account, for I'm leaving you and going to the 77th country, where the
angels live." The devil listened to the little girl's words and at last
discovered that he had been deceived; in a rage he flew back to the
royal fortress, and dashed the poor child with such force against the
gate-post that her smallest bone was smashed into a thousand atoms. He
roared at the king in such a voice that all the window fittings dropped
out and the plaster fell off the walls in great lumps. "Give me your own
daughter," he screamed, "for whatever you promise to the devil you must
give to him or else he will carry off what you have not promised." The
king again tried to collect his wits and had the shepherd's daughter who
tended the sheep with the golden fleece, and who was ten years old,
dressed in the royal fashion and handed her to the devil amidst great
lamentation. He even placed at the devil's disposal a closed carriage,
"so that the sun might not tan his daughter's face or the wind blow upon
her," as he said, but it was really to prevent the little girl seeing
what was passing and so betraying herself. As the carriage passed by the
silken meadow and the little girl heard the baaing of the lambs she
opened the door and called to the little animals, saying, "Well, little
baa-lambs, my father won't beat me any more on your account, and I won't
run after you in the heat now, because the king is sending me to the
77th country, where the angels live." The devil was now in a towering
passion, and the flame shot out of his nostrils as thick as my arm; he
threw the little girl up into the clouds and returned to the royal

The king saw the carriage returning and trembled like an aspen leaf. He
dressed up his daughter, weeping bitterly as he did so, and when the
devil stepped across the threshold of the palace he went to meet him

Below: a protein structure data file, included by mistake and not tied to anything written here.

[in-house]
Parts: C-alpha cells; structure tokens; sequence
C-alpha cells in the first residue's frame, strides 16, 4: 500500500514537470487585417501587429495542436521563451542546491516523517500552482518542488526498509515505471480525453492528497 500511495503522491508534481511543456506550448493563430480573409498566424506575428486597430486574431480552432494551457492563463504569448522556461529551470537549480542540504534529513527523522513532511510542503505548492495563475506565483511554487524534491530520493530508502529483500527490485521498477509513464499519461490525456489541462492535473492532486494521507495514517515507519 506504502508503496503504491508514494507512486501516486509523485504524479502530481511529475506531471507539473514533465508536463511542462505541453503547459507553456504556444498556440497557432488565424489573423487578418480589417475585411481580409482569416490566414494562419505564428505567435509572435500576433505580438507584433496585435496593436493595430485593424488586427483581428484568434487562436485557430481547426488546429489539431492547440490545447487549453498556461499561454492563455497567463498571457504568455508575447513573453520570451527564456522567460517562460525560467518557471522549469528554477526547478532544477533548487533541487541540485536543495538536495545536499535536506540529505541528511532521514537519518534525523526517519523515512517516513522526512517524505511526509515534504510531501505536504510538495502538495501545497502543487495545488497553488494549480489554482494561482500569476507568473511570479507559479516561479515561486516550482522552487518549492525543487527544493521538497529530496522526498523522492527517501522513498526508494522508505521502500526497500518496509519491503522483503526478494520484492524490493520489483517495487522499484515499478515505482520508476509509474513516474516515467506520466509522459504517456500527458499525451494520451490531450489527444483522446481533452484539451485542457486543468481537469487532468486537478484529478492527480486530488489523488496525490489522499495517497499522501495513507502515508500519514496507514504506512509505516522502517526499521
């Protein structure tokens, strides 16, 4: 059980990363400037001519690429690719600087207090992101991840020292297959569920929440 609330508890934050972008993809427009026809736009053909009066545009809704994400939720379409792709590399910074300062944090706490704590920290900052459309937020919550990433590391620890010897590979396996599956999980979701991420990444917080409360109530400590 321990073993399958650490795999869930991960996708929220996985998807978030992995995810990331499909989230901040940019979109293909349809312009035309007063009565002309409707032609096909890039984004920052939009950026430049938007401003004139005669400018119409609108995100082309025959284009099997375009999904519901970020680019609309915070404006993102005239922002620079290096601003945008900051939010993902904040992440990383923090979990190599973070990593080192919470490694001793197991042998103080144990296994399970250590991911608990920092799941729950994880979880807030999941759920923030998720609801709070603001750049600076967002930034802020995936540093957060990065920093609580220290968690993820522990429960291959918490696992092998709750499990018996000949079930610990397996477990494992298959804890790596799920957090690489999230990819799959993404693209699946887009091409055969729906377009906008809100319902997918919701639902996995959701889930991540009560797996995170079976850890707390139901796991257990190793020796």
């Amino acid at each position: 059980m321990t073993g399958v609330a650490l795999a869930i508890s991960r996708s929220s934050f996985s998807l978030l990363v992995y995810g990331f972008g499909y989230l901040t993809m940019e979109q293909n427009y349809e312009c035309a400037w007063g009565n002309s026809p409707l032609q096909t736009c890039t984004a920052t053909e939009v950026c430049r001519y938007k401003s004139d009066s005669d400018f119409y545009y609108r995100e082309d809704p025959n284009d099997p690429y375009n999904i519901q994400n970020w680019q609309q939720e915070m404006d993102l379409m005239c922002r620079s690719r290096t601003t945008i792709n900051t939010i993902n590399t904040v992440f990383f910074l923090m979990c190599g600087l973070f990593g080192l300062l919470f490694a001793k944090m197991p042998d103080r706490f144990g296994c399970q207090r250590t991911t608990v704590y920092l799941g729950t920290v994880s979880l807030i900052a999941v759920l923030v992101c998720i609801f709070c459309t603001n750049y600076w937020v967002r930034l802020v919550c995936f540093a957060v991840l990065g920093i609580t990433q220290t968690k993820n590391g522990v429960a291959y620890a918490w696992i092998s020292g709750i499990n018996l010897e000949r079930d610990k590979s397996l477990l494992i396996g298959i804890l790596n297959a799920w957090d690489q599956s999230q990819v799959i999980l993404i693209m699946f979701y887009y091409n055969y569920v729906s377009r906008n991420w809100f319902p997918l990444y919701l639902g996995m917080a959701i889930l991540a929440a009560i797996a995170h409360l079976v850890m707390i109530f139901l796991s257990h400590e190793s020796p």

with the beautiful child, the like of which no other mother ever bore.
The devil, in a great rage, pushed the pretty lily into a slit of his
shirt, and ran with her over hill and dale. Like a thunderstorm he
carried off the little trembling Maria into his dark home, which was
lighted up with burning sulphur, and placed her on a pillow stuffed with
owl's feathers. He then set a black table before her, and on it mixed
two bushels of millet seed with three bushels of ashes, saying, "Now,
you little wretch, if you don't clean this millet in two hours, I will
kill you with the most horrible tortures." With this he left her, and
slammed the door that it shock the whole house. Little innocent Maria
wept bitterly, for she knew she could not possibly finish the work in
the stated time. While she wept in her loneliness, the devil's son very
quietly entered the room. He was a fine handsome lad, and they called
him Johnnie. Johnnie's heart was full of pity at seeing the little
girl's sorrow, and cheered her up, telling her that if she ceased crying
he would do the work for her at once. He felt in his pocket, and took
out a whistle; and, going into a side-room, he blew it, and in a moment
the whole place was filled with devils, whom Johnnie commanded to clean
the millet in the twinkling of an eye. By the time little Maria winked
three times, the millet was not only cleansed, but every seed was
polished and glittered like diamonds. Until the father's return Maria
and Johnnie amused themselves in childish games. The old devil upon his
return, seeing all the work done, shook his head so vehemently that
burning cinders dropped from his hair. He gave the little girl some
manna to eat and lay down to sleep.

Next day the ugly old devil mixed twice as much millet and ashes, as he
was very anxious to avenge himself on the child whose father had taken
him in twice; but, by the help of Johnnie's servants, the millet was
again cleaned. The devil in his rage gnawed off the end of his beard
and spat it out on the ground, where every hair became a venomous
serpent. The little girl screamed, and at the sound of her voice all the
serpents stretched themselves on the ground, and wriggled about before
the little girl like young eels, for they were charmed, never having
heard so sweet a voice before. The devil was very much enraged that all
the animals and the devils themselves, with the exception of himself,
were so fond of this pretty little girl. "Well, soul of a dog, you
little imp," said the devil, gnashing his teeth, "if by to-morrow
morning you do not build from nothing, under my window, a church, the
ceiling of which will be the sky, and the priest in it the Lord Himself,
whom your father does not fear, I will slay you with tortures the like
of which are not known even in nethermost hell."

Little Maria was terribly frightened. The old devil, having given his
orders, disappeared amidst thunder. The kind-hearted Johnnie here
appeared, blew his whistle, and the devils came. They listened to the
orders, but replied, that no devil could build a church out of nothing,
and that, moreover, they dare not go up to heaven and had no power over
the Lord to make him become a priest; that the only advice they could
give was, for Johnnie and the little girl to set off at once, before it